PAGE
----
However, it is 1920's 'The Cabinet Of Dr. Caligari' that has the honour of being the most definitive of all the expressionist films. Directed by Robert Wiene and staring Conrad Veidt as the murderous somnambulist Cesare. '...Dr. Caligari' is one of the most overt uses of what would come to be known as horror to date. The angular misshapen sets, the dark-eyed and twisted antagonists, stark lighting with emphasis on dark shadows, murder, madness, and a twist ending have continued to resonate with fans of horror cinema ever since its release.

...'Caligari' had an undeniable star in the form of Conrad Veidt who would appear in another of Wiene's production 'The Hands Of Orlac' (1924) – a dark tale of a concert pianist who loses his hands in an accident only to have a murderer's hands transplanted on and which drive him to a killing spree. Films such as 'Waxworks' in 1924, and the 1926 remake of 'The Student Of Prague' ensured Veidt was written into the annals of Horror Cinema, while his performance as the disfigured Gwynplaine in the Paul Leni directed 'The Man Who Laughs' put him on a par with Lon Chaney for his dedication to uncomfortable makeup effects.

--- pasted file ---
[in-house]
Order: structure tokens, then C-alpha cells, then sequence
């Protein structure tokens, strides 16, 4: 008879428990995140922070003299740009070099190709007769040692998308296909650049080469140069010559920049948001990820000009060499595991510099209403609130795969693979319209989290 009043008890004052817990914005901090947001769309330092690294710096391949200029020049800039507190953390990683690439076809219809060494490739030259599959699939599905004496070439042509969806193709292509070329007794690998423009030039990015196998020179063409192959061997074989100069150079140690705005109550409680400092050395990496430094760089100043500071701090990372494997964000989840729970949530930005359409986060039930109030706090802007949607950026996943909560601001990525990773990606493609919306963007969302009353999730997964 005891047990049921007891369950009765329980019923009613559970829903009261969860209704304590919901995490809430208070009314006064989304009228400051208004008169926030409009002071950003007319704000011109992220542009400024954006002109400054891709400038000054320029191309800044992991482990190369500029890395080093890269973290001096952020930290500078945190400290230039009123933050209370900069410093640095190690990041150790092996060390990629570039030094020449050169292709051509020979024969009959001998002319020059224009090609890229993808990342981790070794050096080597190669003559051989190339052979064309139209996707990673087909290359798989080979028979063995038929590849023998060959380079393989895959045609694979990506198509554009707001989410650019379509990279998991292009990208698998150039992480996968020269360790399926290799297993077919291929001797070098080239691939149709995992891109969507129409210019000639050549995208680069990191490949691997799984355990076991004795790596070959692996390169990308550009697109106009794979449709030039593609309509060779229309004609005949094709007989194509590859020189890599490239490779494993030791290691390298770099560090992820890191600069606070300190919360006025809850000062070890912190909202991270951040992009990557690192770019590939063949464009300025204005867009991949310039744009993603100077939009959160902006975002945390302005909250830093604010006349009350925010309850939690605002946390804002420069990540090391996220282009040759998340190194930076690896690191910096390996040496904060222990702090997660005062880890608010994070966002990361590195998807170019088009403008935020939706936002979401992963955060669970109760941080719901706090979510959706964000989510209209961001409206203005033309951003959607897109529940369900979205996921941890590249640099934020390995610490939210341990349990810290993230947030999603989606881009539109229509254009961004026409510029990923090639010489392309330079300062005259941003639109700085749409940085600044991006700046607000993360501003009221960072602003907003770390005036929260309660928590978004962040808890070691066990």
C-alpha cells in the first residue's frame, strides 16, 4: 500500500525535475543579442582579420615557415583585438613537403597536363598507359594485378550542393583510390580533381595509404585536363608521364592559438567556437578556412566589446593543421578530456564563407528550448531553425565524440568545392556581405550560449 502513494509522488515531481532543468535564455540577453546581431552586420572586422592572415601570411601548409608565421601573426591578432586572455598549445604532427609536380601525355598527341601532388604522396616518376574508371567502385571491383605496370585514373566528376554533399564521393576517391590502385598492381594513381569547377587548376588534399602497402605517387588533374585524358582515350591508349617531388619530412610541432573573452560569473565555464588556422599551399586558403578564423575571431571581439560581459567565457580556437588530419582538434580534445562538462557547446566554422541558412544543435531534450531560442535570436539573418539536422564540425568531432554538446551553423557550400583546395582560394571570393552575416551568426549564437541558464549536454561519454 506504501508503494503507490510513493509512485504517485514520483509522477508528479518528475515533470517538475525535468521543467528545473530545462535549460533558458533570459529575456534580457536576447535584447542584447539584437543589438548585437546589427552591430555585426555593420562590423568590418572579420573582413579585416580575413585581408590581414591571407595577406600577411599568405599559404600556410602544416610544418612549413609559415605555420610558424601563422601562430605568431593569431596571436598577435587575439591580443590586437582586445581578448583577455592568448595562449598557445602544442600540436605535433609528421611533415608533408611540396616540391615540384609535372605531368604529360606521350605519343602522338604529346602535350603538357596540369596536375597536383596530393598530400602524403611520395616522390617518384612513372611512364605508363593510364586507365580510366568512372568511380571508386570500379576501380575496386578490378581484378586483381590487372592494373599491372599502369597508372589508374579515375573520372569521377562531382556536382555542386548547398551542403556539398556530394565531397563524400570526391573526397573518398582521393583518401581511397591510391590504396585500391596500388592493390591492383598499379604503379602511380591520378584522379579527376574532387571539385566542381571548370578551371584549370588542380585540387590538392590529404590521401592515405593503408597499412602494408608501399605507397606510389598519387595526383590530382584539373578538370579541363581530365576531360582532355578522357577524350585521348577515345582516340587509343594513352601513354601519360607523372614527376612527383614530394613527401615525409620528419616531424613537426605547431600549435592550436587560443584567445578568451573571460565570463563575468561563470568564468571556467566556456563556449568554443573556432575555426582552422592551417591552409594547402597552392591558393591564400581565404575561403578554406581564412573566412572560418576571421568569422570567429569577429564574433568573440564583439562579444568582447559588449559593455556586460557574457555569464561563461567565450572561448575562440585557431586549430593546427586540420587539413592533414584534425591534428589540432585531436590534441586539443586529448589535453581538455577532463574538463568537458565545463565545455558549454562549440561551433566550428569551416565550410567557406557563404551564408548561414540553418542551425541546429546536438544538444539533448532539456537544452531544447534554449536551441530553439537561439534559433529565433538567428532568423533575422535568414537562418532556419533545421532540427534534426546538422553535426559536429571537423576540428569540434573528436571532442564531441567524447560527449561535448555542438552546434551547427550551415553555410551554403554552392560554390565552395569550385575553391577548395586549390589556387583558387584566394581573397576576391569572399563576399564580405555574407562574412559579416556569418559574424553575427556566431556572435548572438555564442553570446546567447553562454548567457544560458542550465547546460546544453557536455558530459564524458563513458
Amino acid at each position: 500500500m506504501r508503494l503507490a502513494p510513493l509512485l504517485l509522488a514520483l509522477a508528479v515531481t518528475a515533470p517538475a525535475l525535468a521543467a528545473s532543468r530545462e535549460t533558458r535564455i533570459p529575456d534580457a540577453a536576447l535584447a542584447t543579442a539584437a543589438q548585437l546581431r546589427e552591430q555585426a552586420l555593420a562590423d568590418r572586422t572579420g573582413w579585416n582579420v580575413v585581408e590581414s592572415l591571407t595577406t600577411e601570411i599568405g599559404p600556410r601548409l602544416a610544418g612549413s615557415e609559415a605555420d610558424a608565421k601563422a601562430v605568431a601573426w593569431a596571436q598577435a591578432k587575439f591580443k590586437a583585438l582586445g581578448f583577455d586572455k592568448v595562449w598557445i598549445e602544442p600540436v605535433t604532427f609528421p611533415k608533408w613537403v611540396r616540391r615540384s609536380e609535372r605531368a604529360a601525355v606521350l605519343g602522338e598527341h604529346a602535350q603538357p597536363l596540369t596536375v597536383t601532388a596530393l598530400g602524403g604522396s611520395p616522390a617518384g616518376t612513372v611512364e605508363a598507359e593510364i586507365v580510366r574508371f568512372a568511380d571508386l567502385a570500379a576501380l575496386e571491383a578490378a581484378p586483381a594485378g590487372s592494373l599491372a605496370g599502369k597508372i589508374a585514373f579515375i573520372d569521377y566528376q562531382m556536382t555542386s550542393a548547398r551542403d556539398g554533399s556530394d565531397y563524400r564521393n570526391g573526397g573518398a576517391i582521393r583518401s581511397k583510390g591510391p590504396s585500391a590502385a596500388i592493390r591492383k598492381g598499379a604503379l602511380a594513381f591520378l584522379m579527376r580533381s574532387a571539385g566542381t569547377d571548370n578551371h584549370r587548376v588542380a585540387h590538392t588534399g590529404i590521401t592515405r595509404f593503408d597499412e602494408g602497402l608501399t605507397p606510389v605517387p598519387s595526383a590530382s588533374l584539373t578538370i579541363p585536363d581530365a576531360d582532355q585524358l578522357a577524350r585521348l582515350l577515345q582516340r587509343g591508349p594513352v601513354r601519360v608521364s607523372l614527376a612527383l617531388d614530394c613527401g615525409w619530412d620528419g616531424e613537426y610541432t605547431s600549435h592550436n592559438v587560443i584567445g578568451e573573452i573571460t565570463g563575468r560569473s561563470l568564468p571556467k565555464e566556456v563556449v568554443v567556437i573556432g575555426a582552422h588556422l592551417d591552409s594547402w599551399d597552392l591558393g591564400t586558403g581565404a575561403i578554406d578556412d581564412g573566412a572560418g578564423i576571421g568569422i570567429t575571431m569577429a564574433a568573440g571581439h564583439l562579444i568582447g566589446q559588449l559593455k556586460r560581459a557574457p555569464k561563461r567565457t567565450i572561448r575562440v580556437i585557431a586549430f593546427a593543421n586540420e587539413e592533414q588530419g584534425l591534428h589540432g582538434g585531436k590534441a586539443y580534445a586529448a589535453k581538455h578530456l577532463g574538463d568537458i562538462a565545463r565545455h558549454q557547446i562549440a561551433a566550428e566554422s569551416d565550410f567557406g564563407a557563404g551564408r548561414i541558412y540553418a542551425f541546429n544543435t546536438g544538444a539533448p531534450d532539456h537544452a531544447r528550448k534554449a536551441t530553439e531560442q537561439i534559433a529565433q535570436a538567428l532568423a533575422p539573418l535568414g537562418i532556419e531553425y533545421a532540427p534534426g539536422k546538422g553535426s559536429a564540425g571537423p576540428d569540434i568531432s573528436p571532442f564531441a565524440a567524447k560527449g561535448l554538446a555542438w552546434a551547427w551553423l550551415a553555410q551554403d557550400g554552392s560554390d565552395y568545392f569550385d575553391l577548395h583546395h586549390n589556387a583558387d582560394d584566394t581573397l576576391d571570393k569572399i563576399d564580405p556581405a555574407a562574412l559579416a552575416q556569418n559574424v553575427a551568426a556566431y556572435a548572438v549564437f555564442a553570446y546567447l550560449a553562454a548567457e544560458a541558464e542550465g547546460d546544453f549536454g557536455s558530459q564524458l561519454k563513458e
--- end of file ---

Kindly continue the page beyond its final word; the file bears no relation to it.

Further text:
The other film that can just as easily claim to personify the German Expressionist movement is also the first attempt to bring literature's most famous vampire to the big screen. 'Nosferatu: Eien Symphonie Des Grauens' (1922), directed by F.W. Murnau and staring Max Schreck as Count Orlok, is an unauthorized adaptation of Bram Stoker's 'Dracula' that was nearly lost save for one copy that survived and continued to influence horror fans. Schreck's rat-like count is reminiscent of the angular sets of 'The Cabinet Of Dr. Caligari' while the long dark shadows and stop-motion gives the film an undeniably nightmarish quality. It is the film's use of shadows that has given rise to the most famous scene in all of silent cinema, where the count's shadow is seen climbing a staircase and opening a door near the climax of the film. It is a simple enough effect, but one that has reached into the fabric of cinematography. Today 'Nosferatu...' may look clichéd in a world full of vampire films, but this is one where all of the conventions and themes of the vampire film began.